Date: 2018–08
  2. By: Vinca, Adriano; Rottoli, Marianna; Marangoni, Giacomo; Tavoni, Massimo
    Abstract: The climate targets defined under the Paris agreement of limiting global temperature increase below 1.5 or 2°C require massive deployment of low-carbon options in the energy mix, which is currently dominated by fossil fuels. Scenarios suggest that Carbon Capture and Storage (CCS) might play a central role in this transformation, but CCS deployment is stagnating and doubts remain about its techno-economic feasibility. In this article, we carry out a throughout assessment of the role of CCS electricity for a variety of temperature targets, from 1.5 to above 4°C, with particular attention to the lower end of this range. We collect the latest data on CCS economic and technological future prospects to accurately represent several types of CCS plants in the WITCH energy-economy model, We capture uncertainties by means of extensive sensitivity analysis in parameters regarding plants technical aspects, as well as costs and technological progress. Our research suggests that stringent temperature scenarios constrain fossil fuel CCS based deployment, which is maximum for medium policy targets. On the other hand, Biomass CCS, along with renewables, increases with the temperature stringency. Moreover, the relative importance of cost and performance parameters change with the climate target. Cost uncertainty matters in less stringent policy cases, whereas performance matters for lower temperature targets.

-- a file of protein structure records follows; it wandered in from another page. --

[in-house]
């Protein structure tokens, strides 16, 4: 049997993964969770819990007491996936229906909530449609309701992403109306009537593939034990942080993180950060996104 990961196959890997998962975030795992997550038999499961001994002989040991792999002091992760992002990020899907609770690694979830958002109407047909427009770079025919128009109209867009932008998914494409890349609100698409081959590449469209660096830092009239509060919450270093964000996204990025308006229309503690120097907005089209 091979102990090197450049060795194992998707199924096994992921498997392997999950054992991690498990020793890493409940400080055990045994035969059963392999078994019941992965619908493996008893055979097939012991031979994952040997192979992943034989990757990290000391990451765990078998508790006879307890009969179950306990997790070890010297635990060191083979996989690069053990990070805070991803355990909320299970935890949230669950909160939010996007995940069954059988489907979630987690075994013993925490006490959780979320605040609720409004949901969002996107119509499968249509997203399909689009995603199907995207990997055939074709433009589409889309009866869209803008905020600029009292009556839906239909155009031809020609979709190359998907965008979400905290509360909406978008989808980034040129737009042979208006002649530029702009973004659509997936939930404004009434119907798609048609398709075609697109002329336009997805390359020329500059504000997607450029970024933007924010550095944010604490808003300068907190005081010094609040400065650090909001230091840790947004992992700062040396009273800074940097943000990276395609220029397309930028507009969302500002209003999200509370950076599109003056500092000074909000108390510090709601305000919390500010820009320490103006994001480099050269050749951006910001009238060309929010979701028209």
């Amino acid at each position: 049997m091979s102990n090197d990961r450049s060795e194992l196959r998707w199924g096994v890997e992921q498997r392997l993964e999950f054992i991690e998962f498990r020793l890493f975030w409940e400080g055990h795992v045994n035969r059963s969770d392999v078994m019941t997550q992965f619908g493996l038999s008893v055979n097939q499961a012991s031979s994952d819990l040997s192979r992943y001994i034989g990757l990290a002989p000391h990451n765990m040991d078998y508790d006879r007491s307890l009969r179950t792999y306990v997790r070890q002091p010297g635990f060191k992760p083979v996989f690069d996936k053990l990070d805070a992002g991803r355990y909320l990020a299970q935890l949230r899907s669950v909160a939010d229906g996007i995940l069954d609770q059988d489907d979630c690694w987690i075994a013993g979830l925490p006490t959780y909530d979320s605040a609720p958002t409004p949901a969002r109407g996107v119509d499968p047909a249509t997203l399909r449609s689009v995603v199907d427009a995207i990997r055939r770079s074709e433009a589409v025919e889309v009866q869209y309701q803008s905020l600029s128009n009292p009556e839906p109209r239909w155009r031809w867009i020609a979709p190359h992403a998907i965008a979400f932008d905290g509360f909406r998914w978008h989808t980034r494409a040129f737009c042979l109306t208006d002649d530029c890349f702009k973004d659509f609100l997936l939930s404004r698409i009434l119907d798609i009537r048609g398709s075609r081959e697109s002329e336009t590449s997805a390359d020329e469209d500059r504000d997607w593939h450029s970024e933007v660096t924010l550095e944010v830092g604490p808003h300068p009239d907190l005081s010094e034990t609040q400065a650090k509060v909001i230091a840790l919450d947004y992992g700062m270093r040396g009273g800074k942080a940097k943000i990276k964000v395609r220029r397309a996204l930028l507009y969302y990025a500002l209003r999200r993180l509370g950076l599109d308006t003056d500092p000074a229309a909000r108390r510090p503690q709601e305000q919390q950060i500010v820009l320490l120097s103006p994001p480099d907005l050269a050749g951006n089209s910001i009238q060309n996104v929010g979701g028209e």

Keywords: Research and Development/Tech Change/Emerging Technologies
    Date: 2017–12–21
  3. By: Tunç Durmaz; Aude Pommeret; Ian Ridley